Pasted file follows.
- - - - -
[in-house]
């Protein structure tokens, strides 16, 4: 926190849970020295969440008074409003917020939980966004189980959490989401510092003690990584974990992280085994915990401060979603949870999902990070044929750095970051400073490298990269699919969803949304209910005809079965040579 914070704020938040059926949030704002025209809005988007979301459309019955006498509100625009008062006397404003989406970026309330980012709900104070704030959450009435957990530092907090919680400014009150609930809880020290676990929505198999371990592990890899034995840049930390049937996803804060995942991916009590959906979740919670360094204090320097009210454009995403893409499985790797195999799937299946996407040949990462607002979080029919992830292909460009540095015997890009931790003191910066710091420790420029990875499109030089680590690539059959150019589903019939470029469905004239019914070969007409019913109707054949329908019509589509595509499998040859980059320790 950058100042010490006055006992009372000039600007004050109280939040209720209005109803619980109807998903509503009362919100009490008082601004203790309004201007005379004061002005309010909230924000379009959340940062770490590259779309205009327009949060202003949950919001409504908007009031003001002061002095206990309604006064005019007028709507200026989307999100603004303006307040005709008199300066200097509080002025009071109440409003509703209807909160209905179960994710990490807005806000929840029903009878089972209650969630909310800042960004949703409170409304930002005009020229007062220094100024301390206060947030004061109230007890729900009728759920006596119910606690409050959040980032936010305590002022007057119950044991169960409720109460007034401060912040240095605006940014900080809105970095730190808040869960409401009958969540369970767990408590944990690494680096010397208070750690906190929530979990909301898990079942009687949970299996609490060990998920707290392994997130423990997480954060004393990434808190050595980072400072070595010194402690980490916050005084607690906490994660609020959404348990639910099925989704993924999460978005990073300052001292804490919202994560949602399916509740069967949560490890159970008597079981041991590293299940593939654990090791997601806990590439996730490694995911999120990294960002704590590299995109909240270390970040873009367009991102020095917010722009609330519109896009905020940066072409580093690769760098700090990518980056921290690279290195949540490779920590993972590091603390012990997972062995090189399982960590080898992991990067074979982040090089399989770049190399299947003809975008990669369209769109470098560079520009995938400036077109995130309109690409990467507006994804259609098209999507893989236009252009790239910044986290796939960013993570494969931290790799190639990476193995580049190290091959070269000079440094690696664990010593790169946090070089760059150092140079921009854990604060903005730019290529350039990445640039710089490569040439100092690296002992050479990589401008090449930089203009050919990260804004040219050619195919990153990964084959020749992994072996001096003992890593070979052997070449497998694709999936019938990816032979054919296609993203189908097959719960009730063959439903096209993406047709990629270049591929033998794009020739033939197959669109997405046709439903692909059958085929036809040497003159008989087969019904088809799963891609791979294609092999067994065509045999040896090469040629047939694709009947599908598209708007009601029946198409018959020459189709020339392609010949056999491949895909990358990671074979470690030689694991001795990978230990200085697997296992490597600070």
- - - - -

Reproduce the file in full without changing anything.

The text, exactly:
[in-house]
């Protein structure tokens, strides 16, 4: 926190849970020295969440008074409003917020939980966004189980959490989401510092003690990584974990992280085994915990401060979603949870999902990070044929750095970051400073490298990269699919969803949304209910005809079965040579 914070704020938040059926949030704002025209809005988007979301459309019955006498509100625009008062006397404003989406970026309330980012709900104070704030959450009435957990530092907090919680400014009150609930809880020290676990929505198999371990592990890899034995840049930390049937996803804060995942991916009590959906979740919670360094204090320097009210454009995403893409499985790797195999799937299946996407040949990462607002979080029919992830292909460009540095015997890009931790003191910066710091420790420029990875499109030089680590690539059959150019589903019939470029469905004239019914070969007409019913109707054949329908019509589509595509499998040859980059320790 950058100042010490006055006992009372000039600007004050109280939040209720209005109803619980109807998903509503009362919100009490008082601004203790309004201007005379004061002005309010909230924000379009959340940062770490590259779309205009327009949060202003949950919001409504908007009031003001002061002095206990309604006064005019007028709507200026989307999100603004303006307040005709008199300066200097509080002025009071109440409003509703209807909160209905179960994710990490807005806000929840029903009878089972209650969630909310800042960004949703409170409304930002005009020229007062220094100024301390206060947030004061109230007890729900009728759920006596119910606690409050959040980032936010305590002022007057119950044991169960409720109460007034401060912040240095605006940014900080809105970095730190808040869960409401009958969540369970767990408590944990690494680096010397208070750690906190929530979990909301898990079942009687949970299996609490060990998920707290392994997130423990997480954060004393990434808190050595980072400072070595010194402690980490916050005084607690906490994660609020959404348990639910099925989704993924999460978005990073300052001292804490919202994560949602399916509740069967949560490890159970008597079981041991590293299940593939654990090791997601806990590439996730490694995911999120990294960002704590590299995109909240270390970040873009367009991102020095917010722009609330519109896009905020940066072409580093690769760098700090990518980056921290690279290195949540490779920590993972590091603390012990997972062995090189399982960590080898992991990067074979982040090089399989770049190399299947003809975008990669369209769109470098560079520009995938400036077109995130309109690409990467507006994804259609098209999507893989236009252009790239910044986290796939960013993570494969931290790799190639990476193995580049190290091959070269000079440094690696664990010593790169946090070089760059150092140079921009854990604060903005730019290529350039990445640039710089490569040439100092690296002992050479990589401008090449930089203009050919990260804004040219050619195919990153990964084959020749992994072996001096003992890593070979052997070449497998694709999936019938990816032979054919296609993203189908097959719960009730063959439903096209993406047709990629270049591929033998794009020739033939197959669109997405046709439903692909059958085929036809040497003159008989087969019904088809799963891609791979294609092999067994065509045999040896090469040629047939694709009947599908598209708007009601029946198409018959020459189709020339392609010949056999491949895909990358990671074979470690030689694991001795990978230990200085697997296992490597600070």